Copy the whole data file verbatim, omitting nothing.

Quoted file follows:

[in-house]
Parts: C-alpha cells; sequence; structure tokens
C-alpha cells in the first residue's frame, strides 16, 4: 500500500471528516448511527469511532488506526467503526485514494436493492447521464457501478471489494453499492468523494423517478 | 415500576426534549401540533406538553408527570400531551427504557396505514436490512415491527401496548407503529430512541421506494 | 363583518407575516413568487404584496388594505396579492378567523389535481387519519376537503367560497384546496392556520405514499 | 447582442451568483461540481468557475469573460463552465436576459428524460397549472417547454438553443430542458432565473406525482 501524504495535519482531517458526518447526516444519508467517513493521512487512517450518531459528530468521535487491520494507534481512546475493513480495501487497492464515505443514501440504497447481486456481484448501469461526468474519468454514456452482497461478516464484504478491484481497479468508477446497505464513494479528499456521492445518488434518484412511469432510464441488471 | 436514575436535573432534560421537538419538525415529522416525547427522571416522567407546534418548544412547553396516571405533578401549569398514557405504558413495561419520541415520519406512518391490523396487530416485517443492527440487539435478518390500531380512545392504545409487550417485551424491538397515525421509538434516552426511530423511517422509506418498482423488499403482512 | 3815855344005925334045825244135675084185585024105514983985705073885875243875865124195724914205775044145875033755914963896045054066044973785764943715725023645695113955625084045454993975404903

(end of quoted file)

[in-house]
Parts: C-alpha cells; sequence; structure tokens
C-alpha cells in the first residue's frame, strides 16, 4: 500500500471528516448511527469511532488506526467503526485514494436493492447521464457501478471489494453499492468523494423517478 | 415500576426534549401540533406538553408527570400531551427504557396505514436490512415491527401496548407503529430512541421506494 | 363583518407575516413568487404584496388594505396579492378567523389535481387519519376537503367560497384546496392556520405514499 | 447582442451568483461540481468557475469573460463552465436576459428524460397549472417547454438553443430542458432565473406525482 501524504495535519482531517458526518447526516444519508467517513493521512487512517450518531459528530468521535487491520494507534481512546475493513480495501487497492464515505443514501440504497447481486456481484448501469461526468474519468454514456452482497461478516464484504478491484481497479468508477446497505464513494479528499456521492445518488434518484412511469432510464441488471 | 436514575436535573432534560421537538419538525415529522416525547427522571416522567407546534418548544412547553396516571405533578401549569398514557405504558413495561419520541415520519406512518391490523396487530416485517443492527440487539435478518390500531380512545392504545409487550417485551424491538397515525421509538434516552426511530423511517422509506418498482423488499403482512 | 3815855344005925334045825244135675084185585024105514983985705073885875243875865124195724914205775044145875033755914963896045054066044973785764943715725023645695113955625084045454993975404903